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08-02-2021 | Non-small-cell lung cancer | News

WCLC 2020

ITACA pharmacogenomic adjuvant chemotherapy approach does not boost resected NSCLC outcomes

Author:
Lynda Williams

medwireNews: Non-small-cell lung cancer (NSCLC) survival after complete resection was not improved by use of mRNA expression levels of two genes to guide choice of adjuvant chemotherapy, shows research reported at the IASLC 2020 World Conference on Lung Cancer.

Silvia Novello (University of Turin, Italy) reported the ITACA study findings showing no difference in overall survival (OS) or recurrence-free survival (RFS) when patients with stage II–IIIA NSCLC were given adjuvant chemotherapy based on pharmacogenomic analysis or a control regimen consisting of an investigator’s choice of cisplatin-based doublet chemotherapy.

The 773 patients were all assessed for mRNA expression levels of the excision repair cross complementation 1 (ERCC1) and thymidylate synthase (TS) genes and classified as having one of four molecular profiles.

As high levels of ERCC1 mRNA have been linked to resistance to cisplatin, carboplatin, and oxaliplatin, patients with expression above the median value in the tailored treatment arm were not permitted to receive cisplatin, the presenter explained.

By contrast, low TS mRNA has previously been associated with improved response to cisplatin plus pemetrexed in lung adenocarcinoma and therefore patients with mRNA expression below the median for this gene were assigned to receive this combination.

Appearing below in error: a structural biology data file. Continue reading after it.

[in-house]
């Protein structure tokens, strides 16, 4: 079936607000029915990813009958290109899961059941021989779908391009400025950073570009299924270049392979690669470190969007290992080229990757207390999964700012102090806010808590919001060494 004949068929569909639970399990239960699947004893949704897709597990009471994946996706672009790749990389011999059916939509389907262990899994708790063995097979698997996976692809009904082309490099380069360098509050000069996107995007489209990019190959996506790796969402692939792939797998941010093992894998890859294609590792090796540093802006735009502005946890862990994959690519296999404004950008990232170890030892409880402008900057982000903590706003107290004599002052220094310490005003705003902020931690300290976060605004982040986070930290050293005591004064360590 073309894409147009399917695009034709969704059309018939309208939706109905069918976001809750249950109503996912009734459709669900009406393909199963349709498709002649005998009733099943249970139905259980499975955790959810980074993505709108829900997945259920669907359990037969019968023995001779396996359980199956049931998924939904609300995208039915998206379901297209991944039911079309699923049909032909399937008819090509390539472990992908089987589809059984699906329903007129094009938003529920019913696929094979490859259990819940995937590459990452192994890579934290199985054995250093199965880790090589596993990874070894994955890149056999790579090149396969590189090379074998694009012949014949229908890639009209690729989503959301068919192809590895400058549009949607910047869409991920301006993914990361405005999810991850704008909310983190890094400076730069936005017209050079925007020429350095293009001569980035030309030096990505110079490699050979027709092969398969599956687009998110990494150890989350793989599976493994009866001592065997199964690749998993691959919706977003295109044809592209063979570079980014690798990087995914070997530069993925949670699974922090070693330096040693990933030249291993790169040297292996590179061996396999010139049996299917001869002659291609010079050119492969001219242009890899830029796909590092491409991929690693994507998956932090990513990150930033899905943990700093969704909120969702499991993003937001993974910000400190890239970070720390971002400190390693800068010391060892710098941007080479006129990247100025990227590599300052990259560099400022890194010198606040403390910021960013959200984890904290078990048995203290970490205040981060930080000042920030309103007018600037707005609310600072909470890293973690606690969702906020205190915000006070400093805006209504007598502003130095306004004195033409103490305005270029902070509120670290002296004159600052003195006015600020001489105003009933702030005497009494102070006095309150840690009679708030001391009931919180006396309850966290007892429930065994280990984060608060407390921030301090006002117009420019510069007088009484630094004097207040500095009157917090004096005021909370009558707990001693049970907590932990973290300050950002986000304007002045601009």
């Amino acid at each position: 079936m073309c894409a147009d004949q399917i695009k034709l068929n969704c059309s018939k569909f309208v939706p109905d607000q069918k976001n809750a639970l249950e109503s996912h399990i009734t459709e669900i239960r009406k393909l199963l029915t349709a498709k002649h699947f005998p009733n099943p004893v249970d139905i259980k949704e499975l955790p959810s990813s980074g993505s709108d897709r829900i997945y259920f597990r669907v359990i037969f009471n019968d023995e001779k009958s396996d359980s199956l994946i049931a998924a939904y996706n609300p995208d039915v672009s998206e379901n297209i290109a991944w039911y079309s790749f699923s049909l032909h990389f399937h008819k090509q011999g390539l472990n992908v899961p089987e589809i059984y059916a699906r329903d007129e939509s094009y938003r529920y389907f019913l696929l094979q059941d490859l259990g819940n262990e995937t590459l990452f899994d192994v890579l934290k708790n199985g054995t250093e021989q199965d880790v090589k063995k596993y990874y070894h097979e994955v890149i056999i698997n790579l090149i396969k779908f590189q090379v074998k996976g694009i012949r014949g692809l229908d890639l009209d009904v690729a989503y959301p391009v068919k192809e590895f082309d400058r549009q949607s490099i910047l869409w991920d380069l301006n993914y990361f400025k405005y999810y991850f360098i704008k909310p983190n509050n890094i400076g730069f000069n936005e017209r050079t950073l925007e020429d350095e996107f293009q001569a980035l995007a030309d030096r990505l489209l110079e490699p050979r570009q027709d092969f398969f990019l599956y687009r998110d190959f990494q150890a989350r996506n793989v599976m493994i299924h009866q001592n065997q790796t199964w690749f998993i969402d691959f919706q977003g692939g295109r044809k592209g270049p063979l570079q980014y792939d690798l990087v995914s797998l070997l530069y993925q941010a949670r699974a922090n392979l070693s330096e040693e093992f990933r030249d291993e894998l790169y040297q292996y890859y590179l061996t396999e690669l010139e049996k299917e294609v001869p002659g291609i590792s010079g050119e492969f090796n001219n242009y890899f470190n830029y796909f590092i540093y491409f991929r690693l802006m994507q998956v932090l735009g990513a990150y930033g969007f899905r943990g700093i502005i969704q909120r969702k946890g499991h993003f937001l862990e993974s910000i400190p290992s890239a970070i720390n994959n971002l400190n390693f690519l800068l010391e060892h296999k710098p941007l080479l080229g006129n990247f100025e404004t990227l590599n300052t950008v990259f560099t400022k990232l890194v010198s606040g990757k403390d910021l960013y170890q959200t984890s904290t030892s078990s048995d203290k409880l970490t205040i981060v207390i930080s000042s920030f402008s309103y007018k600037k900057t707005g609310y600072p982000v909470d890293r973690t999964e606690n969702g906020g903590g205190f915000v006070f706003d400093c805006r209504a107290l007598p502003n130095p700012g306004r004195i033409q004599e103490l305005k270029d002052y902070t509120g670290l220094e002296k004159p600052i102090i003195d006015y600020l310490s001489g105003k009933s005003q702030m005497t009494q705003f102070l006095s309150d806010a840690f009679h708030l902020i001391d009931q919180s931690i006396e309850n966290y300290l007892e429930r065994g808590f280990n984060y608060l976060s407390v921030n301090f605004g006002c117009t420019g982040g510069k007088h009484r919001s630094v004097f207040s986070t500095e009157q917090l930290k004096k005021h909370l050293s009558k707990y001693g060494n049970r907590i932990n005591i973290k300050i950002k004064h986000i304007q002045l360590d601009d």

Patients were therefore randomly assigned to receive the regimens as below:

High ERCC1, high TS – paclitaxel alone (n=137) or control (n=127);High ERCC1, low TS – pemetrexed alone (n=35) or control (n=41);Low ERCC1, high TS – cisplatin plus gemcitabine (n=85) or control (n=98);Low ERCC1, low TS – cisplatin plus pemetrexed (n=87) or control (n=80).

After a median 28.2 months of follow-up, median OS was 96.4 months for patients given a pharmacogenomics-guided adjuvant chemotherapy and 83.5 months for those given the control regimen, but the hazard ratio (HR) for death of 0.76 did not reach statistical significance.

Median RFS was also statistically comparable between these treatment arms, at 64.4 versus 41.5 months and a HR of 0.94.

Novello noted that there was no heterogeneity in the OS between the four molecular profile groups, and that there were no patient subgroups who derived a significant OS or RFS benefit from receipt of a pharmacogenomics-guided regimen over the control regimen.

However, she remarked that as just 46% of the expected OS events had occurred during follow-up, the study was “underpowered,” and that if the same HR had been found for all 336 of the expected OS events, the 95% confidence interval would be 0.61–0.94, giving a significant p value of 0.012.

The presenter also reported that patients who received a tailored regimen were significantly less likely than controls to develop a grade 3 or 4 adverse event.

One or more events at this severity occurred in 32.6% and 45.9% of the groups, respectively, giving an odds ratio of 0.57, and indicating that customizing treatment offered a “significantly improved toxicity profile without compromising the activity,” she said.

“More comprehensive and high-throughput diagnostic techniques will be needed in order to tailor adjuvant chemotherapy (with or without immunotherapy) in completed resected NSCLC,” Novello concluded.

medwireNews is an independent medical news service provided by Springer Healthcare Ltd. © 2021 Springer Healthcare Ltd, part of the Springer Nature Group

IASLC 2020 World Conference on Lung Cancer; 28–31 January 2021

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